“When I first saw her, I started crying and I hugged my mom so my daughter wouldn’t see me. I didn’t want her to see the fear I had,” Ramos recollected. “She seemed so unaware – so brave in the situation. I guess she didn’t comprehend what happened so I didn’t want her to see me crying. I hugged my baby as hard as I could.”

Garcia’s son apologized to Ramos at the 110th Precinct, but she still has not been given an explanation for the mishap. She says she provides the bus company with a car seat for her daughter, and she is upset the child was unstrapped and able to walk to the driver’s seat.

“She was not in her car seat. She was walking around and that’s how they saw her,” Ramos said. “She was unbuckled and roaming around in the bus. It just shows their carelessness. Even if she was asleep or not tied in they are also supposed to check the bus. It’s frustrating.”

Despite the fear she initially felt for her daughter’s safety, Ramos is now happy just to have Bustamante safe and sound and is thankful a “good person” spotted her in the bus.
“What if it was someone else who passed by, someone not as good as the 9-1-1 caller – then they could have broken that window and taken my baby. I don’t even want to think about that. I want to think about having her,” Ramos said. “This is like a second chance for my daughter, and I’m just glad that I have her. I’m upset at the situation, but I’m happy with the result because I have my daughter safe.”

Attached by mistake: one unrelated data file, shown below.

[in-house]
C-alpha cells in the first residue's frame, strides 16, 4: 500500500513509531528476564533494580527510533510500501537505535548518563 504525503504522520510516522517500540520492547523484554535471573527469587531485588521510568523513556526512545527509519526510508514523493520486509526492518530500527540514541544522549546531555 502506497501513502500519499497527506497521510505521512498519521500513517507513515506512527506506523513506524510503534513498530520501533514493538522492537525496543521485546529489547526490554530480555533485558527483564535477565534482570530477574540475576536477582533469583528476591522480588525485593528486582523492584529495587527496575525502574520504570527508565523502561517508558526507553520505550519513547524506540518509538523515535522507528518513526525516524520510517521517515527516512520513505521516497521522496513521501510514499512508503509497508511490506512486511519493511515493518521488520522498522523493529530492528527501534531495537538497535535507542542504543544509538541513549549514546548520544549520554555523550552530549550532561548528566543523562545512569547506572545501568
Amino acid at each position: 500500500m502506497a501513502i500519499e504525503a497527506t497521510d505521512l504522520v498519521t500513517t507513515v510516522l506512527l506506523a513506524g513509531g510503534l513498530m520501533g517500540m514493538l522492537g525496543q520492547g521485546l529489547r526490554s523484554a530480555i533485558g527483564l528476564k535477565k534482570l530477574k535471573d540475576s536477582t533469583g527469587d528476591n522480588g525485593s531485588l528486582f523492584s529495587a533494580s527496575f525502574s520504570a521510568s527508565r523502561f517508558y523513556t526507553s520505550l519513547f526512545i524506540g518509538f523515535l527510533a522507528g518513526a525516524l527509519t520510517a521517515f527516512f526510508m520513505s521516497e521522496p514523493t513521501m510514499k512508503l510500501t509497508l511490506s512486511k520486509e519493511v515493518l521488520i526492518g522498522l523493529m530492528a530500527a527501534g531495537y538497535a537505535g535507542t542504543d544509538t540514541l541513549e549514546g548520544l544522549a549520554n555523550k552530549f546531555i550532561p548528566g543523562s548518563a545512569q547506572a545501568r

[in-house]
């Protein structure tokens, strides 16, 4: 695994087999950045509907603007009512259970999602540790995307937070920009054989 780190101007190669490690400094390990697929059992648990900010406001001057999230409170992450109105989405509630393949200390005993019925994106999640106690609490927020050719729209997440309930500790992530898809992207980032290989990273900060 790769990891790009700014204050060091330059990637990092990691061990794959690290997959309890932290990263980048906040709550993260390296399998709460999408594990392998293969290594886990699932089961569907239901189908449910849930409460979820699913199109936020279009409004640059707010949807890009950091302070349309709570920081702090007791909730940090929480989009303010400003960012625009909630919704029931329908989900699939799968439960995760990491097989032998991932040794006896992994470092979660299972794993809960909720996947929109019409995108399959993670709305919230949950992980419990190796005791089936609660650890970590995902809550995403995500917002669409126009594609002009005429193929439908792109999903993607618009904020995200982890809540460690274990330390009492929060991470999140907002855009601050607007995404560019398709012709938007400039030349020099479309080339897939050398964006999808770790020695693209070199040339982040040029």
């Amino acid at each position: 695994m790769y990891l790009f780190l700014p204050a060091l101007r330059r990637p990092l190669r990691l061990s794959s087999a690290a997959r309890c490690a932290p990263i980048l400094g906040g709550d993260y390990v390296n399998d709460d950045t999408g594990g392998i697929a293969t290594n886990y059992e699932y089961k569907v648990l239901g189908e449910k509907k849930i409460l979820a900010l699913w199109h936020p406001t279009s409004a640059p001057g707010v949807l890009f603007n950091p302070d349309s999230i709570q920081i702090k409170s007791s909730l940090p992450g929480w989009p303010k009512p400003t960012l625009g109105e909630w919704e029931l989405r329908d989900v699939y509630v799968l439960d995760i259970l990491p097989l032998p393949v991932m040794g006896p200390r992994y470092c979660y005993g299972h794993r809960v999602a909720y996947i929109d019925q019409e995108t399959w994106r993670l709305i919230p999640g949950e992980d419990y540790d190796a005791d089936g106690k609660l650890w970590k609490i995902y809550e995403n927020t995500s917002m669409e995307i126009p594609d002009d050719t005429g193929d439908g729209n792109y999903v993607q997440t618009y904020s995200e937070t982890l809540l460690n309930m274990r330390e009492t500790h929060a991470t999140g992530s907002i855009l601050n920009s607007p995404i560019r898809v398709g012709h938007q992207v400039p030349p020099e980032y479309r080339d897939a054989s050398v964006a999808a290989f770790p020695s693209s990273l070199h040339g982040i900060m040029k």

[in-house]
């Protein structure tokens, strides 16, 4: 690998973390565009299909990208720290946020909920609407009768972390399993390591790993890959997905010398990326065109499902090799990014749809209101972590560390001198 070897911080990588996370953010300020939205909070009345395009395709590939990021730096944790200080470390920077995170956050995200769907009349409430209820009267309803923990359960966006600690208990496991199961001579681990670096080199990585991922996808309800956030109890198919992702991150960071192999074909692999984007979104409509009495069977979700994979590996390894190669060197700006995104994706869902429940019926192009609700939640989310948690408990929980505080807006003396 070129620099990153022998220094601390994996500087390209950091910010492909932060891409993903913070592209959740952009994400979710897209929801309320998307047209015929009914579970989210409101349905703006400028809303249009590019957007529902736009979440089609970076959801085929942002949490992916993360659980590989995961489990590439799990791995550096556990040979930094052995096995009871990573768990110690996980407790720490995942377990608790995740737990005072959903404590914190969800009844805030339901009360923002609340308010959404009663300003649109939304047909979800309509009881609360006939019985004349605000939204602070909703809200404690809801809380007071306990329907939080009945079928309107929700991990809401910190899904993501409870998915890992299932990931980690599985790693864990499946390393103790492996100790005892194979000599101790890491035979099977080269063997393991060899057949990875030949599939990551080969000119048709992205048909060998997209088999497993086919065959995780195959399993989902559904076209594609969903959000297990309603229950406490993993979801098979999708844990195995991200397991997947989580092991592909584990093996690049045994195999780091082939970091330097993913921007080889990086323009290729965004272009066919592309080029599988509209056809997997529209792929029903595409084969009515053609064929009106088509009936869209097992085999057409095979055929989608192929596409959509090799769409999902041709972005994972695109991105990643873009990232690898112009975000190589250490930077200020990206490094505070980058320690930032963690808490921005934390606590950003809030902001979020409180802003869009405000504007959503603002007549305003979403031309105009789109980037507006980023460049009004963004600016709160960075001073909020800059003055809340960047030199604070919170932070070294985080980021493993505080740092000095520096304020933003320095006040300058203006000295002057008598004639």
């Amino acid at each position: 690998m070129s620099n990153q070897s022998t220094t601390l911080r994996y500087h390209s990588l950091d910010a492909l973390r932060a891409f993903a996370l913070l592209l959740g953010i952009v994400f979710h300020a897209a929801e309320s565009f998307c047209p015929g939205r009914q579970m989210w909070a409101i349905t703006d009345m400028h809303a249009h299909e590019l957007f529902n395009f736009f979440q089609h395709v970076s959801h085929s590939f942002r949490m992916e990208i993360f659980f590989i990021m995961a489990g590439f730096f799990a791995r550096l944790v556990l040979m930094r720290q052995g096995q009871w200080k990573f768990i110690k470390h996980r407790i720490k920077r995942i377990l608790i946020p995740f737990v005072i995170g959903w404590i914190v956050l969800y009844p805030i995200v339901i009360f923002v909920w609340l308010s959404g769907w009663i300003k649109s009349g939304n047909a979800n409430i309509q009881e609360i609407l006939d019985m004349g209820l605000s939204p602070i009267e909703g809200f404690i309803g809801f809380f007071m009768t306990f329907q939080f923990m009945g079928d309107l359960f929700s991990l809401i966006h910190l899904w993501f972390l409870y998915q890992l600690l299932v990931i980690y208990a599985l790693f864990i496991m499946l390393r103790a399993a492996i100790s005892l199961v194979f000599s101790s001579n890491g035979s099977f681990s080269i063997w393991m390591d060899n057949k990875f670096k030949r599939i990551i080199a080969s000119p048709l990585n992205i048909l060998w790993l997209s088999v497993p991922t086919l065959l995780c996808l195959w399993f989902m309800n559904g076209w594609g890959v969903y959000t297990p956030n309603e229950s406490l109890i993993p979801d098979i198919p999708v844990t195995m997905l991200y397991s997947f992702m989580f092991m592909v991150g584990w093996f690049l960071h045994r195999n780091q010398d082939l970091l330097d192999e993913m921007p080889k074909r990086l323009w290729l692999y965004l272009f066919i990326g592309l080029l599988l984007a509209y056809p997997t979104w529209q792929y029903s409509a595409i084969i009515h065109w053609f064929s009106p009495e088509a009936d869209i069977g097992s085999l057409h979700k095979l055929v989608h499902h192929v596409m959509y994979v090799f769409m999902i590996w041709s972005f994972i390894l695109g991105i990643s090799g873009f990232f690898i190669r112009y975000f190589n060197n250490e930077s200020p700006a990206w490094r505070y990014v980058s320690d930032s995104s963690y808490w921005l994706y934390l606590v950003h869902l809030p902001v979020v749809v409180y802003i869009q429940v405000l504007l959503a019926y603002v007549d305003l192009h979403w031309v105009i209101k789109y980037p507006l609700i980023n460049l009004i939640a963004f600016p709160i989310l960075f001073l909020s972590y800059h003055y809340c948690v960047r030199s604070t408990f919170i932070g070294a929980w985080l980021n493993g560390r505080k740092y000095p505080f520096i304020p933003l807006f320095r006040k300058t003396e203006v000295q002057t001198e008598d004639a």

Con Ed crew foils robbery


| smosco@queenscourier.com

THE COURIER/Photo by Steve Mosco

A routine gas inspection turned into a harrowing chase as four Con Edison employees rushed to the aid of the victim of a violent purse snatching in Bayside on the night of January 25.

The Con Edison crew — John Kane, John McDonnell, Michael Santeramo and Anthony Farmighetti — were working on a gas line just off Northern Boulevard when they heard the screams of a young woman on 201st Street and 42nd Avenue. When they rushed to the scene, they saw the victim on the ground, bleeding from the mouth.

The crew approached the suspect and that is when the incident escalated. The man pointed a gun at the workers and told them to step back; the suspect then ran off with the crew in hot pursuit. With total disregard for their own personal safety, the four-man team chased the suspect through a neighborhood backyard.

“We heard screaming and saw bags scattered all over the ground,” said Santeramo, 27, a Con Edison worker for five years. “We ran up to her [the victim] and she was bleeding from the mouth.”

McDonnell, 29, said that he and his fellow workers just did what anyone would do in a situation like that — explaining that when someone is in danger, the right thing to do is help the person without thinking twice.

“We ran right there, you know,” said McDonnell, describing scene. “You hear something like that happen and you just run right there. You just go right into mode, you want to help somebody.”

Despite their heroic efforts, the determined crew lost the perpetrator. The workers returned to the victim, a 24-year-old woman, and stayed with her until police responded to the scene.

“She was very grateful that we helped her out and she was very thankful that we stopped the altercation,” Kane said of the woman, whose identity was not released.

After the incident, the crew went back to work and finished their shift. The next day, Santeramo and McDonnell went to work as if nothing happened at all.